Beauty Of English Tudor Gardens

The Tudors followed Italian influence in creating gardens which mirrored the alignment of the house, creating a harmony of line and proportion that had been missing in the Medieval period. For the first time since the Romans left, sundials and statues were once more popular garden ornaments. But the most prominent contribution of the Tudors to gardening was the knot garden. Knots were intricate patterns of lawn hedges, usually of box, intended to be viewed from the mount, or raised walks. The spaces between the hedges were often filled with flowers, shrubs, or herbs. No Tudor gardens have survived intact, but some of the best examples still remaining can be glimpsed at Haddon Hall (Derbyshire), Montacute House (Somerset), and Hampton Court Palace (near London).

The intermingling of ornamental with useful plants continued to be common in Tudor gardens. As an innovation, Andrew Borde recommended that there be two divisions separated by a broad-hedged alley. One of these sections was to be devoted to pot-herbs, the other to “quarters and pulse together with a place for bee-hives.” Sometimes, too, fruit trees were placed in a special enclosure. Generally, in the smaller gardens, all sorts of vegetation were included, and herbs grown for medicinal purposes were side by side with those cultivated principally for their beauty.

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Among the more ornamental plants grown in the garden were the acanthus, asphodel, auricula, amaranth (flower gentle or flower amor), cornflower (or bottle blew, red, and white), cowslip, daffodil, daisy, gilly-flower (red, white, and carnation), hollyhock (red, white, and carnation), iris (flower de luce or the flos delict- arum of the Middle Ages), Indian eye, lavender, larkspur (larkes foot), lily of the valley, lily (white and red), double marigold, nigella Romana, pansy or heart’s-ease, pink, peony, periwinkle, poppy, primrose, rocket, roses of many sorts, including the sweetbrier or eglantine, snap-dragon (snag dragon), clove gillyflower (sops-in-wine), sweet-william, sweet-john, star of Bethlehem, star of Jerusalem, stock gillyflower, tuft gillyflower, velvet flower (French marigold), violet, wallflower, and besides, sweet-smelling herbs, such as mint and marjoram.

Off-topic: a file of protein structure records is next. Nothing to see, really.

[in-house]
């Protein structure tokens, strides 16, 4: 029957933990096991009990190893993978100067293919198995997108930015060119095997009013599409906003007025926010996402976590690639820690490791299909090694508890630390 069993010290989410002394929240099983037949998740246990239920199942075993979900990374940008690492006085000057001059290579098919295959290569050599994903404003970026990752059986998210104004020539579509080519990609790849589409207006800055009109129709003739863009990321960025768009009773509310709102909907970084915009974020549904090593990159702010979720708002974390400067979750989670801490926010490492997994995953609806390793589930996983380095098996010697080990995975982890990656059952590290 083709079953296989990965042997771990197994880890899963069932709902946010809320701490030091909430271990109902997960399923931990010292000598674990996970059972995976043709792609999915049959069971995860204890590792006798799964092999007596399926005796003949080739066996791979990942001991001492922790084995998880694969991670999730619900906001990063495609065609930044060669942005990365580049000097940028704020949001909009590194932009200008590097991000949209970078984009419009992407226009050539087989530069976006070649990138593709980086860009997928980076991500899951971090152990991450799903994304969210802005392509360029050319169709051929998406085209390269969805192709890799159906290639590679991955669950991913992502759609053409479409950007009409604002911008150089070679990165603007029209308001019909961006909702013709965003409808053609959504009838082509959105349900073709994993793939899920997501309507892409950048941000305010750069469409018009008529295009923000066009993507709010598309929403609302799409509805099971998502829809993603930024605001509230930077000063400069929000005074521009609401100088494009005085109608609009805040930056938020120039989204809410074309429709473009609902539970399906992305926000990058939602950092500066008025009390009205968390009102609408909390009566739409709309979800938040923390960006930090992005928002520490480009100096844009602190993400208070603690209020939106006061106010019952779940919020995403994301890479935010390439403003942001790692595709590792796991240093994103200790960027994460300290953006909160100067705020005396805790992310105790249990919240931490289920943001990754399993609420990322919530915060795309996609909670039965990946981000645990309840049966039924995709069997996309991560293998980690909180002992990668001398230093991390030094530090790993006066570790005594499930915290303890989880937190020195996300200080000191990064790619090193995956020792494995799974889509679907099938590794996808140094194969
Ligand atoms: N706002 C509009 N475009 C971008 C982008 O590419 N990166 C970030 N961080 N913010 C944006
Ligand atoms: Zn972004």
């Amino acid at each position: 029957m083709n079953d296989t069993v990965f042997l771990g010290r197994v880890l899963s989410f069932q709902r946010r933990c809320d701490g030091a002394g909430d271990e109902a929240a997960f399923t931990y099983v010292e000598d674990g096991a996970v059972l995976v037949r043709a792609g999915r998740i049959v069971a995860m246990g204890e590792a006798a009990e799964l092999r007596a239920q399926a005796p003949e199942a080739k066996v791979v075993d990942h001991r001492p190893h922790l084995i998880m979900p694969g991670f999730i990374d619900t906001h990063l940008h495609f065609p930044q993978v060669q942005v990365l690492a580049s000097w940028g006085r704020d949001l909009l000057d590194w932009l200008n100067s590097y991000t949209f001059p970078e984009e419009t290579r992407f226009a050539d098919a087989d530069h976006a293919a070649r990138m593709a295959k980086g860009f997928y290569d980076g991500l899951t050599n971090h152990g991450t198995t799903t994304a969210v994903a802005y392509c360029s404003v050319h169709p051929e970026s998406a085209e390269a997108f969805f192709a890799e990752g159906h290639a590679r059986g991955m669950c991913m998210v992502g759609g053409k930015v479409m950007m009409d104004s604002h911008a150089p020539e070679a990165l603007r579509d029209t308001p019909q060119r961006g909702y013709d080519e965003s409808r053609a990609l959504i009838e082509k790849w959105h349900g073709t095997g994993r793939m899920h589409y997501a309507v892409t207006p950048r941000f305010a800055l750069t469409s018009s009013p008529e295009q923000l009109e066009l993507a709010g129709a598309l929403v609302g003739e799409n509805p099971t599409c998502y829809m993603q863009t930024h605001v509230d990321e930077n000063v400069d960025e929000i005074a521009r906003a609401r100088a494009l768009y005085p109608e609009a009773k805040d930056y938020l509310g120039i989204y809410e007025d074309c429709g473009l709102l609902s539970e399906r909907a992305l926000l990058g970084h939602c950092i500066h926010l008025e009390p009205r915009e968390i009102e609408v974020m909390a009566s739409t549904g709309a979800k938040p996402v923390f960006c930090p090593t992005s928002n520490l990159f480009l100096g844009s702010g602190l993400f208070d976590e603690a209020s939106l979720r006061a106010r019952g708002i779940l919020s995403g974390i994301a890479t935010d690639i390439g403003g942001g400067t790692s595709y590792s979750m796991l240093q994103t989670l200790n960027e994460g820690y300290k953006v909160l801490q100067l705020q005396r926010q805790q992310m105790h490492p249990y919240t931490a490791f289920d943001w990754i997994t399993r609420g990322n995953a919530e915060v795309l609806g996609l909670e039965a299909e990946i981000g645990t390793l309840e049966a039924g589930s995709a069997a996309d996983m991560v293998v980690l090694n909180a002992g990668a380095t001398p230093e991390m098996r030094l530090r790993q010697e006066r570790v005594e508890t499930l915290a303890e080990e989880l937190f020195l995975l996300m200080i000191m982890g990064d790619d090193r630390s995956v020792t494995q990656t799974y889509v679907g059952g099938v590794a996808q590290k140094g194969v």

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The shape of the flowerbeds was considered more important than their contents. The four quarters formed by the main alleys, which intersected the middle of the garden, were enclosed by a latticework fence or striped railings fastened to posts or to carved beasts. These quarters were subdivided into knots. The knot was either a geometrical pattern or the outline of some fanciful shape, such as a dragon, kept in place by a coping of wood, brick, stone, or tiles, and edged with box or some other border plant. The design of the knot was known as open or closed, according to whether it was merely outlined with a border plant, and strewn inside the outlines with colored sands, or was filled with growing flowers.

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A maze or labyrinth was another favorite ornamental design, and sometimes took the place of the knots. Occasionally it was planted with hedges high enough to conceal the intricacies of the paths, and to force the uninitiated to wander long upon the outskirts, unable to penetrate within; but often it was merely outlined with lavender or some other low growing plant, and served simply as a form of decoration. The central object point was usually an arbor or a clipped tree. Top 5 Gardening Gloves

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